Pros and Cons of Regulation<p>The top-down strategy for saving monarchs gained energy in 2014, when the U.S. Fish and Wildlife Service <a href="https://www.fws.gov/southeast/pdf/petition/monarch.pdf" target="_blank">proposed</a> listing them as threatened under the Endangered Species Act. A decision is expected in December 2020.</p><p>Listing a species as endangered or threatened <a href="https://www.fws.gov/endangered/esa-library/pdf/listing.pdf" target="_blank">triggers restrictions</a> on "taking" (hunting, collecting or killing), transporting or selling it, and on activities that negatively affect its habitat. Listing monarchs would impose restrictions on landowners in areas where monarchs are found, over vast swaths of land in the U.S.</p><p>In my opinion, this is not a reason to avoid a listing. However, a "threatened" listing might inadvertently threaten one of the best conservation tools that we have: public education.</p><p>It would severely restrict common practices, such as rearing monarchs in classrooms and back yards, as well as scientific research. Anyone who wants to take monarchs and milkweed for these purposes would have to apply for special permits. But these efforts have had a multigenerational educational impact, and they should be protected. Few public campaigns have been more successful at raising awareness of conservation issues.</p>
<span style="display:block;position:relative;padding-top:56.25%;" class="rm-shortcode" data-rm-shortcode-id="91165203d4ec0efc30e4632a00fdf57d"><iframe lazy-loadable="true" src="https://www.youtube.com/embed/KilPRvjbMrA?rel=0" width="100%" height="auto" frameborder="0" scrolling="no" style="position:absolute;top:0;left:0;width:100%;height:100%;"></iframe></span>
The Rescue Attempt<p>To preempt the need for this kind of regulation, the U.S. Fish and Wildlife Service approved a <a href="https://www.fws.gov/savethemonarch/pdfs/Monarch%20CCAA-CCA%20Public%20Comment%20Documents/Monarch-Nationwide_CCAA-CCA_Draft.pdf" target="_blank">Nationwide Candidate Conservation Agreement for Monarch Butterflies</a>. Under this plan, "rights-of-way" landowners – energy and transportation companies and private owners – commit to restoring and creating millions of acres of pollinator habitat that have been decimated by land development and herbicide use in the past half-century.</p><p>The agreement was spearheaded by the <a href="http://rightofway.erc.uic.edu/" target="_blank">Rights-of-Way Habitat Working Group</a>, a collaboration between the University of Illinois Chicago's <a href="https://erc.uic.edu/" target="_blank" rel="noopener noreferrer">Energy Resources Center</a>, the Fish and Wildlife Service and over 40 organizations from the energy and transportation sectors. These sectors control "rights-of-way" corridors such as lands near power lines, oil pipelines, railroad tracks and interstates, all valuable to monarch habitat restoration.</p><p>Under the plan, partners voluntarily agree to commit a percentage of their land to host protected monarch habitat. In exchange, general operations on their land that might directly harm monarchs or destroy milkweed will not be subject to the enhanced regulation of the Endangered Species Act – protection that would last for 25 years if monarchs are listed as threatened. The agreement is expected to create up to 2.3 million acres of new protected habitat, which ideally would avoid the need for a "threatened" listing.</p>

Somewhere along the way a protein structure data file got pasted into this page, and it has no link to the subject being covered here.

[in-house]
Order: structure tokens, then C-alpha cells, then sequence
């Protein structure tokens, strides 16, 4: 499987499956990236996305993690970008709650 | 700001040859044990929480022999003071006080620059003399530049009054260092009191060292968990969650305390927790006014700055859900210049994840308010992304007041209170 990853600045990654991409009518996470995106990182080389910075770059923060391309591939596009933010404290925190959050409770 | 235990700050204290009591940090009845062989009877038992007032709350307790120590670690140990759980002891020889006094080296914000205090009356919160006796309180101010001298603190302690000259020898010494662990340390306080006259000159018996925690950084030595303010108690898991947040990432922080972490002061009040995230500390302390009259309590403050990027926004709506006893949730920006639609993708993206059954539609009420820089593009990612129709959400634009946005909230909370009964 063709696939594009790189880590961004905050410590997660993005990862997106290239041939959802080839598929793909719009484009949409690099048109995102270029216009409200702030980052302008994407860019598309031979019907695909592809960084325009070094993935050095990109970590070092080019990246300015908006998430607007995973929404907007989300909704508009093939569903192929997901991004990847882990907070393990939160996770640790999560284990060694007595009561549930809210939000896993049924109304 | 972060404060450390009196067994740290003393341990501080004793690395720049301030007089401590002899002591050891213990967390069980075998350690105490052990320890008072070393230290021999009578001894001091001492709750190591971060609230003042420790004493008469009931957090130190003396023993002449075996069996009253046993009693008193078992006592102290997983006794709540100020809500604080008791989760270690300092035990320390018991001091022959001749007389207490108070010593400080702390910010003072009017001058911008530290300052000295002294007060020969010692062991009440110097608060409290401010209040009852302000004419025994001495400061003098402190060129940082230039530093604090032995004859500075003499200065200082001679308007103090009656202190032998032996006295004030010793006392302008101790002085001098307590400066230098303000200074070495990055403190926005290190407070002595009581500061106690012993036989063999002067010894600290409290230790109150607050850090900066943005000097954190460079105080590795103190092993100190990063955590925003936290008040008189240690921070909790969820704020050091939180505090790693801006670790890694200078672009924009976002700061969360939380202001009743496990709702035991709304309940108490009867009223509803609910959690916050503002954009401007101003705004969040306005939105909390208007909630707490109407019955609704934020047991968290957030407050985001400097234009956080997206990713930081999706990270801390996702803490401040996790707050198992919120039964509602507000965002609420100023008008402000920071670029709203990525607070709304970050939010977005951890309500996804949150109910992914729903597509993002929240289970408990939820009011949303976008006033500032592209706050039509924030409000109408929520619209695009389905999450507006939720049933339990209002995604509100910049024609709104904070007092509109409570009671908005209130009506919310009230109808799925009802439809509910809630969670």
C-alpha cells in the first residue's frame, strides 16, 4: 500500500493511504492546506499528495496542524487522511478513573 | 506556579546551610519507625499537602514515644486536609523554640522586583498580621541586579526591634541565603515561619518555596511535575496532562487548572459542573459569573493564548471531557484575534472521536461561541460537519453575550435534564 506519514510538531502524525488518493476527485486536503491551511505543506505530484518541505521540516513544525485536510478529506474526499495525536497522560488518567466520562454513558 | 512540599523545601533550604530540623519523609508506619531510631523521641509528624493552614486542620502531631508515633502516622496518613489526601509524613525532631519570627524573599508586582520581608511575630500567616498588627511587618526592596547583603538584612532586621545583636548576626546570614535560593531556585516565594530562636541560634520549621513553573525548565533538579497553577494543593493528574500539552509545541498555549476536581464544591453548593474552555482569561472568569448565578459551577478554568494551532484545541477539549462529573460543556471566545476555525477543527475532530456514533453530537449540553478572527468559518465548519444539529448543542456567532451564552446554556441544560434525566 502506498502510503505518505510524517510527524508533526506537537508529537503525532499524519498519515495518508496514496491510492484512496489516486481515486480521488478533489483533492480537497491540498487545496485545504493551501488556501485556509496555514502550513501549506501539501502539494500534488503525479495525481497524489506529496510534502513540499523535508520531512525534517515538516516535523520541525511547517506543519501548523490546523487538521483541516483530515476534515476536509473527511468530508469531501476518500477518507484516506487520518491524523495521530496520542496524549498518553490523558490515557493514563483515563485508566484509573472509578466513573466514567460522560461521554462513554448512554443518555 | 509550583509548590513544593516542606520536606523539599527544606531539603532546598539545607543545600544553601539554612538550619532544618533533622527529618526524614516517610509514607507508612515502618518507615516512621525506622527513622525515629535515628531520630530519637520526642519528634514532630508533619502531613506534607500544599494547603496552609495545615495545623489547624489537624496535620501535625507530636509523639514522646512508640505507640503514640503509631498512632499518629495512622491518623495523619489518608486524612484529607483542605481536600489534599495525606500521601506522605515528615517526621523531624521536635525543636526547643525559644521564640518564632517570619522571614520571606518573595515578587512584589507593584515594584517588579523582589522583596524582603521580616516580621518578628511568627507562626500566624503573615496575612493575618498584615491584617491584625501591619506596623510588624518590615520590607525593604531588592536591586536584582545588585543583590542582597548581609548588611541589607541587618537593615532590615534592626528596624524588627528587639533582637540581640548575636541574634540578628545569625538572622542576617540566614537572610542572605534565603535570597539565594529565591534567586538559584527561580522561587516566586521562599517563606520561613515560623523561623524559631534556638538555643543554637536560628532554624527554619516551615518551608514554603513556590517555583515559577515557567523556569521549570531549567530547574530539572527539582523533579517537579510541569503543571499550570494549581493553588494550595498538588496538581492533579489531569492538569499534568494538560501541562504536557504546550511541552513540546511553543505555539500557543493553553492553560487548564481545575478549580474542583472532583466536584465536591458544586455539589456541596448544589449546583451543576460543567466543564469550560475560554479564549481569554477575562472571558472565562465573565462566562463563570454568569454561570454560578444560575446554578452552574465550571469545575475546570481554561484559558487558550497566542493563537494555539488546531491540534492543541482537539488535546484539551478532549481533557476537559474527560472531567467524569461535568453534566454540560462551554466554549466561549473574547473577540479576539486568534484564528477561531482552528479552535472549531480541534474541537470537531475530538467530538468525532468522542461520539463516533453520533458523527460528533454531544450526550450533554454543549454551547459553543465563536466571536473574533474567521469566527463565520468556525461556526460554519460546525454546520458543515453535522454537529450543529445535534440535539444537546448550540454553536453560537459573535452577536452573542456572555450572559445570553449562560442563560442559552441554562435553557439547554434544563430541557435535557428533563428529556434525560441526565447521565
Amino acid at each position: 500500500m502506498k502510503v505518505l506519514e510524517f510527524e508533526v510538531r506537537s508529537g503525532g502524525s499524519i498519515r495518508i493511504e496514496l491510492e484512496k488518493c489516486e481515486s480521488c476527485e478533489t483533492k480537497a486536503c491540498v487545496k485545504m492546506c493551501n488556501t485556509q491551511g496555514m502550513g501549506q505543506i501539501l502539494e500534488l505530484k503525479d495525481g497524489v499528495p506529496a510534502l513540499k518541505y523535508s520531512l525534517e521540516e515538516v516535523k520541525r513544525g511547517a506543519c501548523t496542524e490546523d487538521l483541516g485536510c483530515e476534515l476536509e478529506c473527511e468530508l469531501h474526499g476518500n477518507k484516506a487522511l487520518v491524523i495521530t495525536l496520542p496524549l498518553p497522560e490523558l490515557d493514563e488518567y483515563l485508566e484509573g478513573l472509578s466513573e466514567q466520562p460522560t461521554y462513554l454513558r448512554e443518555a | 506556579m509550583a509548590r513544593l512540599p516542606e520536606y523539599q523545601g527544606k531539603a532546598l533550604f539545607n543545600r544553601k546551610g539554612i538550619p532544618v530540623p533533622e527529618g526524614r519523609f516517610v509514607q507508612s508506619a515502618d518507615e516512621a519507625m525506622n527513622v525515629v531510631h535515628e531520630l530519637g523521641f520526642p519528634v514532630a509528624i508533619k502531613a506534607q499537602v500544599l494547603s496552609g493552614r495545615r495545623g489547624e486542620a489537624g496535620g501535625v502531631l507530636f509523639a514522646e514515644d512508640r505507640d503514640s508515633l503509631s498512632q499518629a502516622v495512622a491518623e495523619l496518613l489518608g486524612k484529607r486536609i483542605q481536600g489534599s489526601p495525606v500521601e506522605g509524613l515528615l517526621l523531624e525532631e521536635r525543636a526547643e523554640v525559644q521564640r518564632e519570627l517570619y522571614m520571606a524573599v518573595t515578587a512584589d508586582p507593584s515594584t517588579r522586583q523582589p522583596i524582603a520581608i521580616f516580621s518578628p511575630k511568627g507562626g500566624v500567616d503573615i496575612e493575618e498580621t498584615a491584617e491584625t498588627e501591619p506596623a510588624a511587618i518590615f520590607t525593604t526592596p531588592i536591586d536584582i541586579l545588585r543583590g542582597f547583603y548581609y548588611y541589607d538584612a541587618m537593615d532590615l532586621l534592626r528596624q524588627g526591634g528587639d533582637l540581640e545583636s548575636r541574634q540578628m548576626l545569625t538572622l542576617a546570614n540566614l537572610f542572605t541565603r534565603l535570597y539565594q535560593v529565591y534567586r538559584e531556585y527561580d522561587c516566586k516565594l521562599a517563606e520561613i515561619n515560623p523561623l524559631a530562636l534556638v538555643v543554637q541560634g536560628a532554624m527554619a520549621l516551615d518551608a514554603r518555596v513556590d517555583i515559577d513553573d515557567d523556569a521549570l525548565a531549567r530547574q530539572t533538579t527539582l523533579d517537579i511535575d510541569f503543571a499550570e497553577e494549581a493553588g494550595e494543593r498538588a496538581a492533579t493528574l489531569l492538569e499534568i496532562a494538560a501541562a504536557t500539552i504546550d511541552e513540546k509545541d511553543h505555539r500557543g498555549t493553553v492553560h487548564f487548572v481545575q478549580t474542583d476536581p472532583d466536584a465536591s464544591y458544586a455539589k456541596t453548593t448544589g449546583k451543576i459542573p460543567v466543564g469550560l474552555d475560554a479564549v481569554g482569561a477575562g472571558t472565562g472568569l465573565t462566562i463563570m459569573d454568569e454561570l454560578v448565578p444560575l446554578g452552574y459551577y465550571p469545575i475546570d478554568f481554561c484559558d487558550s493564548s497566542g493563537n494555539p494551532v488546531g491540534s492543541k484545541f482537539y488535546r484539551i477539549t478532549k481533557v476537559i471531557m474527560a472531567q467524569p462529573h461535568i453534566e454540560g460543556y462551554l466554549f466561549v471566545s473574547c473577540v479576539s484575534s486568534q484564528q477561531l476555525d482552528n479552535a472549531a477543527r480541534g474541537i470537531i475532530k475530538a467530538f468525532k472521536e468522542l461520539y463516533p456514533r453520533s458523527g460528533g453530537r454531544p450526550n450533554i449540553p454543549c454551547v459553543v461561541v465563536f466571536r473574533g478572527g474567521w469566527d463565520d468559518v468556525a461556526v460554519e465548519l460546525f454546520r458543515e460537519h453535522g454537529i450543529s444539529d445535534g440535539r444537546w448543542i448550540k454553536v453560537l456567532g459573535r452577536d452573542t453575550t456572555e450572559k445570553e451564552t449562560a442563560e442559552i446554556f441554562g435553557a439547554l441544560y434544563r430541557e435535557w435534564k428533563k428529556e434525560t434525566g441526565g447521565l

A Model for Collaboration<p>This agreement could be one of the few specific interventions that is big enough to allow researchers to quantify its impact on the size of the monarch population. Even if the agreement produces only 20% of its 2.3 million acre goal, this would still yield nearly half a million acres of new protected habitat. This would provide a powerful test of the role of declining breeding and nectaring habitat compared to other challenges to monarchs, such as climate change or pollution.</p><p>Scientists hope that data from this agreement will be made publicly available, like projects in the <a href="https://www.fws.gov/savethemonarch/MCD.html" target="_blank">Monarch Conservation Database</a>, which has tracked smaller on-the-ground conservation efforts since 2014. With this information we can continue to develop powerful new models with better accuracy for determining how different habitat factors, such as the number of milkweed stems or nectaring flowers on a landscape scale, affect the monarch population.</p><p>North America's monarch butterfly migration is one of the most awe-inspiring feats in the natural world. If this rescue plan succeeds, it could become a model for bridging different interests to achieve a common conservation goal.</p>
The annual Ig Nobel prizes were awarded Thursday by the science humor magazine Annals of Improbable Research for scientific experiments that seem somewhat absurd, but are also thought-provoking. This was the 30th year the awards have been presented, but the first time they were not presented at Harvard University. Instead, they were delivered in a 75-minute pre-recorded ceremony.